Healthy lawns help prevent nutrient runoff

As a reader of the WBV Observer at home, and as the president of The Scotts Miracle-Gro Company at work, I would like to take this opportunity to comment on a recent article by Patrick McGannon entitled “The harmful consequences of fertilizing your yard.”

The article is right on point regarding the importance of keeping fertilizers and other lawn care products out of stormwater systems and local waterways. What I feel should have been included in the article is the fact that a healthy lawn, regularly fed with non-phosphorus lawn food, actually prevents nutrient runoff into streams and lakes.

Scientific research repeatedly demonstrates that strong, healthy turf is one of the best ground covers for absorbing water. Ninety percent of the weight of a grass plant is in its roots, which keeps soil in place, preventing erosion and runoff. In fact, healthy grass can absorb most of the runoff from roofs, patios, driveways, sidewalks and streets that would otherwise go directly into storm sewers, lakes and streams. Lawns are over 2,000 times more effective at preventing soil erosion than bare soil.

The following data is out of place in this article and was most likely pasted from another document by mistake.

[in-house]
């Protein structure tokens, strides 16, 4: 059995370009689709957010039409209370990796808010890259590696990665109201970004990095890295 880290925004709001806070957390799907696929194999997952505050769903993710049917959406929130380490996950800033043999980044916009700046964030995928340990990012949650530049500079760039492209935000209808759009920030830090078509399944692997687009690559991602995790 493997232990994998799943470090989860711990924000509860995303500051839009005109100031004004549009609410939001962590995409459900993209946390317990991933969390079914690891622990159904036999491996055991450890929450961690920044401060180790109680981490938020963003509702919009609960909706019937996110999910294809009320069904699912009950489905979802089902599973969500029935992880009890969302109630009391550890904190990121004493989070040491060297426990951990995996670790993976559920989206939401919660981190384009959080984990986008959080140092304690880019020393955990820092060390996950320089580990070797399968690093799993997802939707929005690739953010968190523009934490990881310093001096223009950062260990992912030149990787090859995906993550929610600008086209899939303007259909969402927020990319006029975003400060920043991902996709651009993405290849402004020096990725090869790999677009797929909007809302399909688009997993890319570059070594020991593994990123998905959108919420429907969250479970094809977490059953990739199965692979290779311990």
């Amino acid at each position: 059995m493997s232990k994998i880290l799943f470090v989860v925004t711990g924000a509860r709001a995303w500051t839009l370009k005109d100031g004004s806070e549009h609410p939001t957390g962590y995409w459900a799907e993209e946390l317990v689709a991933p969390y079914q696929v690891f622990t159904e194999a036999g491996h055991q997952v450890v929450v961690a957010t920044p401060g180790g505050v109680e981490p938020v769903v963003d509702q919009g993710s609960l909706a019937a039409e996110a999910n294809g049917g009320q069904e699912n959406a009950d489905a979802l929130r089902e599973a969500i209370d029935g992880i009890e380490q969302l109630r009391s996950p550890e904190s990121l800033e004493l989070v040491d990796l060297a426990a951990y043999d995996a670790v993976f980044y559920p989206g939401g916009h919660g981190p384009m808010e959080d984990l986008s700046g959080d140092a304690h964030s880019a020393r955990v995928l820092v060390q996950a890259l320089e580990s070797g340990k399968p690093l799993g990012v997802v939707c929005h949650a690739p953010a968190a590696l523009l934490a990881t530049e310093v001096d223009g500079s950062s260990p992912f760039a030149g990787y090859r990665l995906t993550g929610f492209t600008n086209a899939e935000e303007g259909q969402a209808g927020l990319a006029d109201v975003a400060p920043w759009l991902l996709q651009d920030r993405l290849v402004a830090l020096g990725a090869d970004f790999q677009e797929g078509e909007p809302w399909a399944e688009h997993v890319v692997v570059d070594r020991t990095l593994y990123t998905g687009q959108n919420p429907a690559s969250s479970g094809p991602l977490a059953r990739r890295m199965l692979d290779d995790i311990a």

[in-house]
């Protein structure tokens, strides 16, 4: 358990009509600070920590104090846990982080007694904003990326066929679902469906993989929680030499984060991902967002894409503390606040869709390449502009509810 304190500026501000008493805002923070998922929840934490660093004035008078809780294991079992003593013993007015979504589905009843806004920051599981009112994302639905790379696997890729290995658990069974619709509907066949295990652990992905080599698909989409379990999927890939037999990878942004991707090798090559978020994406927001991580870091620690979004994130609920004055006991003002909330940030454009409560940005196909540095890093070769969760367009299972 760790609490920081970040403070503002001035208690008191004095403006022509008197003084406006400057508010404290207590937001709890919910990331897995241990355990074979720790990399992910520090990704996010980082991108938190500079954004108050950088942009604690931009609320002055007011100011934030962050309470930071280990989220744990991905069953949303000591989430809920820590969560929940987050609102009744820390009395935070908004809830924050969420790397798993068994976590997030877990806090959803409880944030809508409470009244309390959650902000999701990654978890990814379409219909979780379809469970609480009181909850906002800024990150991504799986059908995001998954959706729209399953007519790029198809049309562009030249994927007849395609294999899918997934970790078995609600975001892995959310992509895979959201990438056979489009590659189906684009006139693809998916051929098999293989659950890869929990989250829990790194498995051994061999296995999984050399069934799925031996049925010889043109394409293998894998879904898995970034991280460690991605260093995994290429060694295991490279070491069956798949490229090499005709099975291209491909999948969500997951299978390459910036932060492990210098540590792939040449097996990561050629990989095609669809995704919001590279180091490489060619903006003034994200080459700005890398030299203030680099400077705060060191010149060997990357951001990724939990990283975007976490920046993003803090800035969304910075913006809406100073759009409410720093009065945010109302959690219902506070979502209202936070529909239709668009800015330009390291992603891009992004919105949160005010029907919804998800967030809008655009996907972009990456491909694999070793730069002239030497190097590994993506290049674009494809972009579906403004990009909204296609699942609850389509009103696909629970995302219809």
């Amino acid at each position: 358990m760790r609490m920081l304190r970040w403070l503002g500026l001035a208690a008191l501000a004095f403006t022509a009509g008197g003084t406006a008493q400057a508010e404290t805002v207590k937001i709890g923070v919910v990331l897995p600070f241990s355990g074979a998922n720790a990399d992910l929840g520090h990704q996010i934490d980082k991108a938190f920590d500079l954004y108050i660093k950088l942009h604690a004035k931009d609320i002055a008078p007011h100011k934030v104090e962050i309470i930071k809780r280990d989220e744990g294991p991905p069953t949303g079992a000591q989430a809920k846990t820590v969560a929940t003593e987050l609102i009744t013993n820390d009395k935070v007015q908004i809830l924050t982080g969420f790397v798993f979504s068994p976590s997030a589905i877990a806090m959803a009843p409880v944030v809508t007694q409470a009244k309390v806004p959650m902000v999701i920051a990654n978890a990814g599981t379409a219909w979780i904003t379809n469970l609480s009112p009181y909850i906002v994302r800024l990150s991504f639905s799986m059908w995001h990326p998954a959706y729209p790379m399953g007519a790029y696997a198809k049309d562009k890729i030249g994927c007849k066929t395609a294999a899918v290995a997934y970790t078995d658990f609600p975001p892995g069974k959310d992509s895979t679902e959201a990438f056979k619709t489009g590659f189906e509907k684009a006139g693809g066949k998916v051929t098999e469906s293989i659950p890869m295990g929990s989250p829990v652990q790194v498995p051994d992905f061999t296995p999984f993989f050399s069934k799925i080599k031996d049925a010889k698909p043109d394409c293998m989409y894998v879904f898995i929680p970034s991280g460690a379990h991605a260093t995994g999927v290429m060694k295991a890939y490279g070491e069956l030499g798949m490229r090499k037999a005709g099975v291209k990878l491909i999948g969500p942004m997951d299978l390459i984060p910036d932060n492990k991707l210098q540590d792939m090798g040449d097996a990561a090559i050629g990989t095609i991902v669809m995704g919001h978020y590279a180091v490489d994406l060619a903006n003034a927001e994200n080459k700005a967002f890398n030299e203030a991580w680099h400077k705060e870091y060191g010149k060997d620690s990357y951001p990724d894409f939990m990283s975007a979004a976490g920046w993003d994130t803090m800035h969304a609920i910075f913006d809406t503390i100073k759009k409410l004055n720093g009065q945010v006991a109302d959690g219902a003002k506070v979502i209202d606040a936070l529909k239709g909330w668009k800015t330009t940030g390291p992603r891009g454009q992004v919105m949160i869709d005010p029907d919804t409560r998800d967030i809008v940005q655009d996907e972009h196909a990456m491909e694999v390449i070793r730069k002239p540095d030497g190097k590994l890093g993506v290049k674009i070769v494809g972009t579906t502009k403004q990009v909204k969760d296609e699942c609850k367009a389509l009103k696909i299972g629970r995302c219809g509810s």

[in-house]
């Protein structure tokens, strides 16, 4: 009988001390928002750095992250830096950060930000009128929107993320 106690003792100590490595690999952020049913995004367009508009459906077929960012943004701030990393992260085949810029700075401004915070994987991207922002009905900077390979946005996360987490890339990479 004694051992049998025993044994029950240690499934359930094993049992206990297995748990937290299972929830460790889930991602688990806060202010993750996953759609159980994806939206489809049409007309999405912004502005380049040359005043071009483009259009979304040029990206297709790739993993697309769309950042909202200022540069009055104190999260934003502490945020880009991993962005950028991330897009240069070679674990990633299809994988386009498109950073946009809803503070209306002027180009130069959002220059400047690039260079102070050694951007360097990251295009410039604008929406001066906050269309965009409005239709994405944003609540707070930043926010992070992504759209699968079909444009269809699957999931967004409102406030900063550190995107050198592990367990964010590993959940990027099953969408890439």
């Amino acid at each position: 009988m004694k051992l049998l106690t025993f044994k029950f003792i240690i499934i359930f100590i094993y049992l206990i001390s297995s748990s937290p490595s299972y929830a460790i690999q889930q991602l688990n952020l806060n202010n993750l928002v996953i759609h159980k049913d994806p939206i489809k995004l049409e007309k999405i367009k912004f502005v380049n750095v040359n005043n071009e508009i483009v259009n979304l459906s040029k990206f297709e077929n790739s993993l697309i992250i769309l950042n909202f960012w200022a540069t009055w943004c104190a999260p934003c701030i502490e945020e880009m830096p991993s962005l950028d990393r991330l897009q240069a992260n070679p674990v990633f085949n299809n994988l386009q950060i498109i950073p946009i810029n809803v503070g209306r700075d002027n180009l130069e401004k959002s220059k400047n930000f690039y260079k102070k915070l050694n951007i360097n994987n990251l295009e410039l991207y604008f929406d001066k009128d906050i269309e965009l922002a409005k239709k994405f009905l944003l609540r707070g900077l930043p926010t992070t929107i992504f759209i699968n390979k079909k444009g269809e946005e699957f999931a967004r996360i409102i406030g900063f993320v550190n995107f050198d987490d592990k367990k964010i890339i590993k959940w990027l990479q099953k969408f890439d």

Additionally, the millions of grass plants in your lawn help clean the air, trap dirt and remove carbon dioxide and other greenhouse gases from the atmosphere. The grass roots and soil microbes act as a natural water filter to capture and break down pollutants.

Once again, I applaud Mr. McGannon and the Bay Village Green Team for their continued work to educate homeowners about sustainable lawn care practices. We live in a great community, and we all need to do our part to ensure we’re taking care of the environment around us.  


Barry Sanders, Westlake
President, The Scotts Miracle-Gro Company

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Volume 4, Issue 10, Posted 11:42 AM, 05.15.2012